In general, a medium-sized melomakarono cookie can go from 150 to 200 calories, depending on various factors concerning the ingredients, including the amount of nuts and type of nuts sprinkled on top.

If compared to the other popular Greek Christmas sweet, kourabiedes, they tend to be more healthier because they do not contain butter nor tons of confectionery sugar sprinkled on top. Besides, since they are prepared with olive oil, honey, and walnuts, melomakarona are certainly a much healthier choice. 

Melomakarona with Chocolate… The Ultimate Greek Sin!

Everything tastes better in dark chocolate!

These magnificent Christmas treats can be eaten on their own, and you fell you can never have enough of them… Until you taste the ones dipped in dark chocolate.

Probably the most delicious Christmas treat you will ever come across, μελομακαρονα με σοκολατα (melomakarona me sokolata), are richer, heavier, and you might end up having no more that 3 or 4. But they embody the best and sweetest part of Christmas and an are a treat not to forget!

Melomakarona Recipe… with a Cretan Twist

Melomakarona: Greek Christmas honey cookies

Greek melomakarona

Delicious Greek Christmas Cookies

Prep Time 30 minutes
Cook Time 20 minutes
Additional Time 10 minutes
Total Time 1 hour


  • 800 gr. flour
  • 20 gr. baking powder
  • 200 ml Extra virgin olive oil
  • 100 ml sunflower oil
  • 150 gr. confectionary sugar
  • 200 ml orange juice
  • ½ tsp. baking soda
  • zest of one orange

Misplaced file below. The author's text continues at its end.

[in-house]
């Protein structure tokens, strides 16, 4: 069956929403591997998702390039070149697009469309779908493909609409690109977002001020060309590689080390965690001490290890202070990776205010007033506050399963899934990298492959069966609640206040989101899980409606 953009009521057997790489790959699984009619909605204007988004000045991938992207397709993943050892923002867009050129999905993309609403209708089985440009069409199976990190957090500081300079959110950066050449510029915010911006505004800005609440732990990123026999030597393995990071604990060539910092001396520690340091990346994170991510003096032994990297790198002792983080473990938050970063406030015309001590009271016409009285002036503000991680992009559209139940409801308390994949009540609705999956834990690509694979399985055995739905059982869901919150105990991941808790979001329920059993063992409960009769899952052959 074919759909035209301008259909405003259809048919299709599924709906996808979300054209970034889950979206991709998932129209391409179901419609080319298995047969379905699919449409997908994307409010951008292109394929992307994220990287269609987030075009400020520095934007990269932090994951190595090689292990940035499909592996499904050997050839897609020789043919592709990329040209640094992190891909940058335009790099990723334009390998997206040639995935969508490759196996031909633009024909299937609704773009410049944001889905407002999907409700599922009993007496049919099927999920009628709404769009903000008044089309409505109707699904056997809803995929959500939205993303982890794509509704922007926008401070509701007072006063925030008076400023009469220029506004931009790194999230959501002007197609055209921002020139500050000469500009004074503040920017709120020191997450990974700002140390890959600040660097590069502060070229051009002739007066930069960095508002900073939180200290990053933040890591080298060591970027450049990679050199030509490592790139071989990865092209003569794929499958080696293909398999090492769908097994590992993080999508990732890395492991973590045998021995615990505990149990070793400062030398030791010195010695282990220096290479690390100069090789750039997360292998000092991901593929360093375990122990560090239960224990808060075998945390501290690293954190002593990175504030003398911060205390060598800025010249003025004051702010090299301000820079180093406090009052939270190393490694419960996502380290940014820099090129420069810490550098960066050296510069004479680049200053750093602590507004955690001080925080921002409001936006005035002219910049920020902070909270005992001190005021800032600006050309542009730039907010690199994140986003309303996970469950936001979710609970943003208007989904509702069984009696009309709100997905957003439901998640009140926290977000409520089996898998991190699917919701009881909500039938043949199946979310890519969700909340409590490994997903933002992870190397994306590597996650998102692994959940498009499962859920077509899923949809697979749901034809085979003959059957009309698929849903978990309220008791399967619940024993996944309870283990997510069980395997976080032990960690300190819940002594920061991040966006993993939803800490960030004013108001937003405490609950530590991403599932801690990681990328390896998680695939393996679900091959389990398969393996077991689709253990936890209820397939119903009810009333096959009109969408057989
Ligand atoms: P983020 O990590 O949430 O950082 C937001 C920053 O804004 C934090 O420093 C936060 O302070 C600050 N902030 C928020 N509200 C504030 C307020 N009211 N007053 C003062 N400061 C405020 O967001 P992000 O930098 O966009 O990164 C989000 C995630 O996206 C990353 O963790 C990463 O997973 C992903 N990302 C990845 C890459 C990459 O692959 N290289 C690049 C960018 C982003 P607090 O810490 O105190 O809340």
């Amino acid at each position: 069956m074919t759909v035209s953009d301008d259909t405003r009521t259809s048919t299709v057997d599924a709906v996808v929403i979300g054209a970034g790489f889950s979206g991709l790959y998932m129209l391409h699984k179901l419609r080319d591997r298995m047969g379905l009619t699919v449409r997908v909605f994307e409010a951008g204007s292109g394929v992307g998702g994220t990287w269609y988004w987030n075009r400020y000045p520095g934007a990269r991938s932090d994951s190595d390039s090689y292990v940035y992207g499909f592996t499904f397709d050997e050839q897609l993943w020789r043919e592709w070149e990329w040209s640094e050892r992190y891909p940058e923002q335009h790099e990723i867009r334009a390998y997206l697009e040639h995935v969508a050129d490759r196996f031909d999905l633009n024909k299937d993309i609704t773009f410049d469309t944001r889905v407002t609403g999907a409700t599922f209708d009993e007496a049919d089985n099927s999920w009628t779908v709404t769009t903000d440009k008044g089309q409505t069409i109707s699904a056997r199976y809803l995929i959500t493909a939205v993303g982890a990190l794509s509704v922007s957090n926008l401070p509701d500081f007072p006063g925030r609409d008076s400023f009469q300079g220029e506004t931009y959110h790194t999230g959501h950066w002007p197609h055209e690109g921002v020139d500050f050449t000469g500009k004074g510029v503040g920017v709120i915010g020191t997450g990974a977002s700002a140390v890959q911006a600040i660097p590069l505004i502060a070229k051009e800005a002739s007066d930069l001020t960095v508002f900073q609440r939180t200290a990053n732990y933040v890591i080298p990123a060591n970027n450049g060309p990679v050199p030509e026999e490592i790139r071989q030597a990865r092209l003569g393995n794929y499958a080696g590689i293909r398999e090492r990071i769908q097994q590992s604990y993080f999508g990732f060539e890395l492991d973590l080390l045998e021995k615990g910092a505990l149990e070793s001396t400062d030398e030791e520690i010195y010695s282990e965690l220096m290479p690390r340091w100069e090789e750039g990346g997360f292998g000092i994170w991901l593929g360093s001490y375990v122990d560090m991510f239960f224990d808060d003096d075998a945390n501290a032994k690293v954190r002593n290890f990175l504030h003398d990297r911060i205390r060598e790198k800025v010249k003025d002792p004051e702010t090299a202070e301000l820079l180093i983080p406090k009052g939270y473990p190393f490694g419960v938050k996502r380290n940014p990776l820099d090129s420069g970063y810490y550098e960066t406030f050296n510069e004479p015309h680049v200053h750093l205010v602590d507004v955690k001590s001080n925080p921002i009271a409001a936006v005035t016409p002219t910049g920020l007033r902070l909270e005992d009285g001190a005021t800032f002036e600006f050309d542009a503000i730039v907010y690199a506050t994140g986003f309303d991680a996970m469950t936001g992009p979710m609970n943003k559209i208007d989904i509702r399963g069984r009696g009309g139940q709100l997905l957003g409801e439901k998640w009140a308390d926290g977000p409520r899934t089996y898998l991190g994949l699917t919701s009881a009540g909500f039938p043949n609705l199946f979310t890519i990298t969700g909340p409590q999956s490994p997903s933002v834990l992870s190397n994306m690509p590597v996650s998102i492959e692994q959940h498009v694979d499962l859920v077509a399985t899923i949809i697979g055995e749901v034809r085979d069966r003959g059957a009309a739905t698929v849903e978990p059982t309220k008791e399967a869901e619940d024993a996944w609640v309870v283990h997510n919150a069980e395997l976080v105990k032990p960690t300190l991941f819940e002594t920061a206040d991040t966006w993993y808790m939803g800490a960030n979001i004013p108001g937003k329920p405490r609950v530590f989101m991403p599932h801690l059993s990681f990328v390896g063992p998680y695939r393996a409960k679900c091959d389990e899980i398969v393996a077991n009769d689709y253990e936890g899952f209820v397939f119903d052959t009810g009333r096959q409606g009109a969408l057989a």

• 1 tsp. cinnamon
  • ½ tsp. ground cloves
  • 50 ml Cretan raki (you can replace it with Metaxas or another type of cognac)
  • finely chopped walnuts or pistachios
  • SYRUP:
  • 600 ml water
  • 500 gr sugar
  • zest of one orange
  • 5-6 cloves
  • 1 cinnamon stick
  • 100 gr honey


    For the Melomakarona:

    1. Preheat the oven to 160 degrees.
    2. In a bowl, mix the sugar with the oils until the sugar is diluted.
    3. In a separate bowl, add the baking soda to the orange juice and raki, mix and set aside.
    4. Pour the remaining ingredients together in a large bowl and slightly mix.
    5. Add the other two mixtures (the sugar with the oil and the orange juice with baking soda mixtures) slowly into the dry ingredients and knead well. The more you knead, the lighter and fluffier the dough will be, this is something we want!
    6. Shape the dough into the traditional oblong shape of melomakarona, but don’t make them too big because they will double in size once baked.
    7. For the same reason, make sure you leave enough space between them when you place them in the baking tray.
    8. Bake them for 20-25 minutes or until they turn a light brown.
    9. Remove from oven and let them cool well.
    10. When they have cooled well, prepare the syrup.

    For the Syrup:

    1. Mix all the ingredients except for the honey together and boil them for 5-6 minutes.
    2. Remove from flame and mix in honey.
    3. Slowly dip each cooled melomakarono, one by one, into the syrup and place in a platter.
    4. Add the remaining syrup on top and sprinkle with the chopped walnuts or pistachios.

Do you prefer Melomakarona or Kourabiedes? Let me know!